Monday, May 28, 2012

Nightshade


(This post is not for the prudish)

There are three members of the nightshade family growing in my garden, the potato, tomato, and bittersweet nightshade, the Belladonna. Two years ago, I grew about 200 lbs of at least five species of potato. Last year, a combination of weird weather and my treating my veggies like wild plants, led to a push harvest, only as many potatoes coming from the ground as I put in. Two years ago, I harvested as many tomatoes from ten plants, as I did last year with a hundred. If the harvest goes well this year, I expect to harvest about 300-400 lbs of nine species of potato, with two-three times the harvest of tomatoes as I've had the last two years. I will also be experimenting with the belladonna.

If people have a reaction to the word nightshade or belladonna anymore, they probably think – poison. It's true, if you were to ingest the greens of any of the above mentioned plants, you would be very sick, and you might even die. The seeds of the potato and the belladonna are not for ingesting either. The plants, particularly the belladonna, are effective killers. It is said, Duncan I, one of the earliest kings of Scotland, killed an entire army of invading Danes, feeding them, or getting them to drink something, probably mead, with belladonna in it. The use of belladonna is often associated too, with witches, millions of women who died at the hand of the Church and their crazed village believers. In Colombia, an extract of a nightshade, the borrachero, a tree that grows wild all over the cities there – children play with the seeds, which if ingested would kill them – is used as a date rape drug, or a means of thievery. It makes the victim docile and exceptionally compliant. “Why did you let them take all my stuff out of the hotel,” said the distraught visiting American businessman, to the concierge. “Because you told me to.” There are less humorous examples.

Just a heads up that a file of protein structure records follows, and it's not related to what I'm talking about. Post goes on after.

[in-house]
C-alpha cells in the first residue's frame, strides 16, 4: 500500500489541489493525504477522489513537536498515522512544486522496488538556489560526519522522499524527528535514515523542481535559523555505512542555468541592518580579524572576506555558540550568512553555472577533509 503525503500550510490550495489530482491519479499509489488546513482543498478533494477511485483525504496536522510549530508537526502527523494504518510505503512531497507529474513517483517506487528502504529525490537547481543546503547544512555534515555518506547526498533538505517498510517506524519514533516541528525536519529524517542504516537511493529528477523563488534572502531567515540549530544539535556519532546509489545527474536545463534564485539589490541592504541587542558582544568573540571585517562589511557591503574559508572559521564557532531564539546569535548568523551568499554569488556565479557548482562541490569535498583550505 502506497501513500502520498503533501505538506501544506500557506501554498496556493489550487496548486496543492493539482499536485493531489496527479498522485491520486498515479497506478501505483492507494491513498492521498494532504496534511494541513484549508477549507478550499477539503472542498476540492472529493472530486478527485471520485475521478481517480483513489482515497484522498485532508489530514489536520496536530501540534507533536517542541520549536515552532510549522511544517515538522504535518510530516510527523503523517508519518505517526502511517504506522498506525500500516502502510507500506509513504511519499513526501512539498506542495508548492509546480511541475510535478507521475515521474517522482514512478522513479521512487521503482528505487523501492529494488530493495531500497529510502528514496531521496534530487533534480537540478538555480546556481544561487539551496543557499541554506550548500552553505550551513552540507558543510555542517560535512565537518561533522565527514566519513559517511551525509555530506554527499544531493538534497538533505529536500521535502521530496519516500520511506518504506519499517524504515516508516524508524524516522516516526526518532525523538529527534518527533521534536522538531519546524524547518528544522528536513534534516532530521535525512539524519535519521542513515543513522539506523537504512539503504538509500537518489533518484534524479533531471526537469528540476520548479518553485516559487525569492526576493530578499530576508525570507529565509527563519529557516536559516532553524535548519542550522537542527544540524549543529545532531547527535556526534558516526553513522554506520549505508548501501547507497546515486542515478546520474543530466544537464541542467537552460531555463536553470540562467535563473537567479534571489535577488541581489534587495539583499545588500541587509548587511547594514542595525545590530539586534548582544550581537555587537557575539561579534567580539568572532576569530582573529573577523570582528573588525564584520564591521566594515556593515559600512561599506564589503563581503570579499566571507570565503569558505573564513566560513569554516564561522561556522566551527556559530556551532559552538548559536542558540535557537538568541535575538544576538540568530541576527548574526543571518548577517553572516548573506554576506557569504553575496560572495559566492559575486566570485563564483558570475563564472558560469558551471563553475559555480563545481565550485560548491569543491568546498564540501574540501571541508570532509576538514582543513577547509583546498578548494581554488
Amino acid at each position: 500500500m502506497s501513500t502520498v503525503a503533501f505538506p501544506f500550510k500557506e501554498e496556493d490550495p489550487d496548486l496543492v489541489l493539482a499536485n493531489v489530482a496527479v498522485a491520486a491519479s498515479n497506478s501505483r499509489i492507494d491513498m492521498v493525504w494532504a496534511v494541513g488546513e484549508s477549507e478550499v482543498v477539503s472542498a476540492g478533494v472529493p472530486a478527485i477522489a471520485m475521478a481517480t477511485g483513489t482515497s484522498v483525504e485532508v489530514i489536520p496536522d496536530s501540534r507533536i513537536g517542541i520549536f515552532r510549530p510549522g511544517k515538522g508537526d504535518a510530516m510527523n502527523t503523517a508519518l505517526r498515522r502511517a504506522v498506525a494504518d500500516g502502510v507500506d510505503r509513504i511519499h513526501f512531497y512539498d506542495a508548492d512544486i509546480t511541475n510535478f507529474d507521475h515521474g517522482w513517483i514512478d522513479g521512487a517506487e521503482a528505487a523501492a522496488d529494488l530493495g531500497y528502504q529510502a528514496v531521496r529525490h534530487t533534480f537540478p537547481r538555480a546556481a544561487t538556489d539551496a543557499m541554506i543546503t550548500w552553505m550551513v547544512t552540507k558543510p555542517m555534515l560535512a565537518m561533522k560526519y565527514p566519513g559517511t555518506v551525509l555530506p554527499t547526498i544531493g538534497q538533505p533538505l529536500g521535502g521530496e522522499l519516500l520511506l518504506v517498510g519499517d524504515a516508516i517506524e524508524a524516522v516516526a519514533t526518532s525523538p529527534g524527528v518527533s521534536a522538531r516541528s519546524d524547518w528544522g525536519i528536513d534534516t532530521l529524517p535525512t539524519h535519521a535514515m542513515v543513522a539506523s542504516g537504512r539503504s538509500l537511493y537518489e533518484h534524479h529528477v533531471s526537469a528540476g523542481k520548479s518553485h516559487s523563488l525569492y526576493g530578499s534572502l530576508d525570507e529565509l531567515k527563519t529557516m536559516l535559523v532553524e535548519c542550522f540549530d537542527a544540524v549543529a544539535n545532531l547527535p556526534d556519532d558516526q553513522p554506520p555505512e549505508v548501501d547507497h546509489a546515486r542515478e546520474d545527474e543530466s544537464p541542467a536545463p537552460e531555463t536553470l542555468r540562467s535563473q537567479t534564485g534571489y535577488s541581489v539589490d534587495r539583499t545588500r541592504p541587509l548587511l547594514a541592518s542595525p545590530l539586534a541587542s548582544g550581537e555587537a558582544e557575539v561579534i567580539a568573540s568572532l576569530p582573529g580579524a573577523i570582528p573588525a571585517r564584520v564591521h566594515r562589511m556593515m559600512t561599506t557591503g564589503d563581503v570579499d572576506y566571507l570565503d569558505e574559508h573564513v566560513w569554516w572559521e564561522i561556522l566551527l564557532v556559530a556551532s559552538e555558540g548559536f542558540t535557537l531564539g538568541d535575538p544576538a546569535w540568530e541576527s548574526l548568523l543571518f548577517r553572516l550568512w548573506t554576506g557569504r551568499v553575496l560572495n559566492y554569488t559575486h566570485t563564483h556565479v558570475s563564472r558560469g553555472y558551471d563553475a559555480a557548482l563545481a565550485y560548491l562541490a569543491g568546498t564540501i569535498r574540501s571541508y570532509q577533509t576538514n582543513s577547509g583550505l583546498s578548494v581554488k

The primary active ingredient in the nightshades, is scopolamine. In Ecuador, by contrast to modern Colombian malfeasance, the borrachero has a long history of medicinal and shamanic use, continuing today. Scopolamine is an active ingredient in some pharmaceutical sleeping pills. In Europe, the bittersweet nightshade, along with the mandrake and the henbane, were used medicinally, and psychotropicly, often associated with the sensation of flight. Hence, the association with witches flying – grease the shaft with a salve of belladonna, and ride the broomstick. Sexually aggressive, earth conscious, independent women, living in a culture inclined to grotesque violence, blinded by the spectre of original sin, and the mythology of the terrestrial dominion of Satan.

Reading about it last night in a thunderstorm, I went outside in the rain, spoke to the belladonna where it grows in a prominent spot next to the pond, clipped a leaf, went inside, crushed the leaf in my hand, and jerked off with it, with the help of some canola oil. Curiously, I wasn't imaging a woman at all, but the plant. After, I fed my seed to the plant. The consequent high was not like flying, but it was a 2-3 hour, very subtle, pleasant body high, not dissimilar to ingesting cannabis.

What that did, was remove the fear I had about the plant, that it is poisonous to me in a way that is hostile to my very being. It gave me the freedom to experiment with it more, gradually, eventually making some kind of ointment with the plant's seed. Not with the intent of getting high, but to learn what the plant has to teach.

We have entered a period of existential uncertainty, when even the continued existence of a species called Homo sapien sapien is in self-imposed peril. That has largely to do with our ignorance of nature, our refusal to accept our dependence upon the earth, and a long history of the attempted domination of it. That has hideous implications, and humans are going to need all the help they can get, to survive industrial collapse with any kind of dignity.